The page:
Imagine trying to learn colors, but not being able to correctly see reds, blues and greens, or reading, but not being able to see the letters clearly.
That’s what the vision screenings in The Learning Center try to catch and identify before it’s too late.
On Sept. 15, Ruthie Asmus from the Center for Vision Loss visited the Learning Center and completed vision screenings for staff, infants, toddlers, preschoolers and PreK Count students.
These screenings help identify issues that can hinder a child’s future learning process, such as poor sight or colorblindness.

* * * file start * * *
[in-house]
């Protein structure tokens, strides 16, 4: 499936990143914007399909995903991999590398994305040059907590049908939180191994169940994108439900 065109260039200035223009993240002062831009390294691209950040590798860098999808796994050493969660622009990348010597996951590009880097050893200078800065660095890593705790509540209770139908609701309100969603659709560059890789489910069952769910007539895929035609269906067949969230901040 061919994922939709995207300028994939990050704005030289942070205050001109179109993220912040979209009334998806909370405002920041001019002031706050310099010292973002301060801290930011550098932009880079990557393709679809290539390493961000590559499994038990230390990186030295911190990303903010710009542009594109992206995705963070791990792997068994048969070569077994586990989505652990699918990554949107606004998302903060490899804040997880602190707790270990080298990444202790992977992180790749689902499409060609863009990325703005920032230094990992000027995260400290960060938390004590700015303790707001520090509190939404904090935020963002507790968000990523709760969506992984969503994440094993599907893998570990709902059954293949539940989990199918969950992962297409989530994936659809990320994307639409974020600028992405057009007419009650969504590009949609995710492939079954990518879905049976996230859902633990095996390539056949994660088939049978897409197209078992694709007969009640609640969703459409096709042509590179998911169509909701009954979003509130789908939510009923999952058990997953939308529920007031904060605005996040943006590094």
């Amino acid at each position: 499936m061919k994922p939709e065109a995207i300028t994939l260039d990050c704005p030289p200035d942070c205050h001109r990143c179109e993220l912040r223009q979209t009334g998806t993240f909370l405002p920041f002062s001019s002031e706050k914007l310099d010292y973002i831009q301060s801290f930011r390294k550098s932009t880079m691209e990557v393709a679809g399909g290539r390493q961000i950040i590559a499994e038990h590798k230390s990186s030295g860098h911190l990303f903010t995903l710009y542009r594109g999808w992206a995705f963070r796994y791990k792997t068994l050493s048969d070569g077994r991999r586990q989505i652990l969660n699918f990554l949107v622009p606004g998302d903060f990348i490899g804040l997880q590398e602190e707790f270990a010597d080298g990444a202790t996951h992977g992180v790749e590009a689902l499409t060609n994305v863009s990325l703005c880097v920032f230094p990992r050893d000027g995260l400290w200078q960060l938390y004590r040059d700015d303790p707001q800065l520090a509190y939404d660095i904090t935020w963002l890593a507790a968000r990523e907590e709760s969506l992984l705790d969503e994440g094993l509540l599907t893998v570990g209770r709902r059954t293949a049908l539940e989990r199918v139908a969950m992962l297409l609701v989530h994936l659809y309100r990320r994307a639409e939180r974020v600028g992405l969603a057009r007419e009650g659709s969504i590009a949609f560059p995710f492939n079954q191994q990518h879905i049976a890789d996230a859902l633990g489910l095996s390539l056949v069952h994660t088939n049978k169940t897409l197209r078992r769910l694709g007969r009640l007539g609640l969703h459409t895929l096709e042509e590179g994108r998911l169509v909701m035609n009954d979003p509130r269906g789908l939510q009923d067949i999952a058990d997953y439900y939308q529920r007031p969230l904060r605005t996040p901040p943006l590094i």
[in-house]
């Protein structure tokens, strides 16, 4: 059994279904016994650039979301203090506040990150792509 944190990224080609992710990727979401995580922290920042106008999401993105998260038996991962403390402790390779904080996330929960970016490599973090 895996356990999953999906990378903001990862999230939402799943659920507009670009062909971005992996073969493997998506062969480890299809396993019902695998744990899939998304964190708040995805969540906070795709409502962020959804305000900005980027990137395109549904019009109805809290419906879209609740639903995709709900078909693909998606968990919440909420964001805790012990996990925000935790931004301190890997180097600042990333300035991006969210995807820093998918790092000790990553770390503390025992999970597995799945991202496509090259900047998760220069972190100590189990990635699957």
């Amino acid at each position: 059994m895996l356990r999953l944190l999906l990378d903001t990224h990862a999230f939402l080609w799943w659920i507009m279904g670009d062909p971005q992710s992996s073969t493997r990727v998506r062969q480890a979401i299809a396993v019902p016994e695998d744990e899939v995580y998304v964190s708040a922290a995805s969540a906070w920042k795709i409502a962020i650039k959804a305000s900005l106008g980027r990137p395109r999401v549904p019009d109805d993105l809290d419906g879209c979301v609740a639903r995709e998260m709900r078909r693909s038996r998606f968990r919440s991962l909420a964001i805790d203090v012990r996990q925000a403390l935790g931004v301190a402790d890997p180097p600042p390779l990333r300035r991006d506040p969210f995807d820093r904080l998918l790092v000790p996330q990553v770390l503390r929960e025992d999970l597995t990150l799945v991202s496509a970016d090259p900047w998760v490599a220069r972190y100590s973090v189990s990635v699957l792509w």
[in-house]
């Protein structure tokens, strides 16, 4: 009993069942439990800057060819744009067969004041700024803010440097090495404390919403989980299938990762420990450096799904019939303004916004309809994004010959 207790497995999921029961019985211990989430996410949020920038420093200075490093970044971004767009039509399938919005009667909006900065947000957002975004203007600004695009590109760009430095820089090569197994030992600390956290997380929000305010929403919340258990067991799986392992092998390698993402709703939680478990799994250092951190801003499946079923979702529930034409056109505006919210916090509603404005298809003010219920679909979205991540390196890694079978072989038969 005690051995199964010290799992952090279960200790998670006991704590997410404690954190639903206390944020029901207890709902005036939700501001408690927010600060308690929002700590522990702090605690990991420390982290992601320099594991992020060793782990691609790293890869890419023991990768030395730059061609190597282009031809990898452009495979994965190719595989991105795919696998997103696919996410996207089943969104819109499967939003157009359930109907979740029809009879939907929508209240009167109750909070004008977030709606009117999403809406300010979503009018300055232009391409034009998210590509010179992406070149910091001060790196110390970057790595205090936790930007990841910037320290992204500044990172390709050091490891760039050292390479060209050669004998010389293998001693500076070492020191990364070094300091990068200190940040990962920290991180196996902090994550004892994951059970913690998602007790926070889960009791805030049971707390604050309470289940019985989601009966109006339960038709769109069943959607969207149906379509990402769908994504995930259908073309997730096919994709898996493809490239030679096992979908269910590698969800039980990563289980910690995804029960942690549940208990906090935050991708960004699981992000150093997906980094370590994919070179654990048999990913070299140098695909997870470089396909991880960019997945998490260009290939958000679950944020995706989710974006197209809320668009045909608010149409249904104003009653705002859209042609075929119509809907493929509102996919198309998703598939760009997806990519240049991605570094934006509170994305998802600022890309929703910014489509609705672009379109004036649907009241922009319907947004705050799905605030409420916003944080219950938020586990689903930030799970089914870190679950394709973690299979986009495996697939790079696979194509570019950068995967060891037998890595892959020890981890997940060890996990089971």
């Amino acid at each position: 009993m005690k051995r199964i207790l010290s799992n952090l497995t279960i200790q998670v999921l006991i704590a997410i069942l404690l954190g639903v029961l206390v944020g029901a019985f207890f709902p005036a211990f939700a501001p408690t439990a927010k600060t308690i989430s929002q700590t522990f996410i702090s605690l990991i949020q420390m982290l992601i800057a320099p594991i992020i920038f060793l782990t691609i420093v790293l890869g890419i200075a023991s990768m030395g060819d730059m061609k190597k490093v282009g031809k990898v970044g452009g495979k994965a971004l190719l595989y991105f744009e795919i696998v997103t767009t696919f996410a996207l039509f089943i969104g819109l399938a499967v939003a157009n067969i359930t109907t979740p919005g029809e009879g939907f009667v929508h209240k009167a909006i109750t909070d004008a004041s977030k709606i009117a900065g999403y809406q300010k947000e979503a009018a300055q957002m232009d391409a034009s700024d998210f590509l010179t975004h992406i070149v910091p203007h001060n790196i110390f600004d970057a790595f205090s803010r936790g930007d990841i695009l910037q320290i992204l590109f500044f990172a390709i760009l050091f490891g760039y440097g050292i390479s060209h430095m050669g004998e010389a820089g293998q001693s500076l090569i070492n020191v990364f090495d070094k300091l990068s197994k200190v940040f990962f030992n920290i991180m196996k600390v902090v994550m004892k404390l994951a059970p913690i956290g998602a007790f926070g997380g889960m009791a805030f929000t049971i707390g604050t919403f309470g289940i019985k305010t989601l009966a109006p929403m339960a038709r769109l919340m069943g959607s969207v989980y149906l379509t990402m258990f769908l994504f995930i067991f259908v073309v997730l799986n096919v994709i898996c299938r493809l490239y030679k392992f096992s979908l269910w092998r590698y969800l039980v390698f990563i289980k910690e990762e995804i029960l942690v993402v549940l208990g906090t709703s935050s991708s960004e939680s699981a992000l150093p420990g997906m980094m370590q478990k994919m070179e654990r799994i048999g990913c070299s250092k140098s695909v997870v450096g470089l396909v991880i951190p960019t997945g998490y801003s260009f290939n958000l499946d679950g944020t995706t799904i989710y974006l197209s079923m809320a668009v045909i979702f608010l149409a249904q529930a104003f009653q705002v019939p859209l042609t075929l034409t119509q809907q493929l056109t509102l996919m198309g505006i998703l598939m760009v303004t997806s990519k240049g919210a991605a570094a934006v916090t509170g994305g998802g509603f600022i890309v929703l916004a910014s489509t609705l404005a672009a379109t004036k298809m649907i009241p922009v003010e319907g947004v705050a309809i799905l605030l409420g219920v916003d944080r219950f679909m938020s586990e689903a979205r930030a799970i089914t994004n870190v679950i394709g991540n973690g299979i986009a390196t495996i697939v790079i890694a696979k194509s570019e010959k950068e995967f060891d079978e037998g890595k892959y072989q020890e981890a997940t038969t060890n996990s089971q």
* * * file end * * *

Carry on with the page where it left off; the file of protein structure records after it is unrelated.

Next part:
In the spring, one little boy was found to be color blind. When the teachers were told, it made sense: the little boy wasn’t able to identify colors correctly.
Because of the vision screenings, the boy’s family was able to tell his current Kindergarten teachers of the issue. When the students are told to line up on the red line, and he can’t tell where the red line is, the teachers will know it’s not misbehaving or not following directions, but something greater.
Another little boy was found to be in need of further vision tests and is now sporting glasses. It will make it easier to learn to read when he can see the words and letters clearly.
If it weren’t for the vision screenings, both boys would have been sent off to Kindergarten without realizing there were other issues present.
The vision screenings that are given to our Learning Center students help them to live, learn, and thrive for many years to come.
-Nancy Frederick, Director of The Learning Center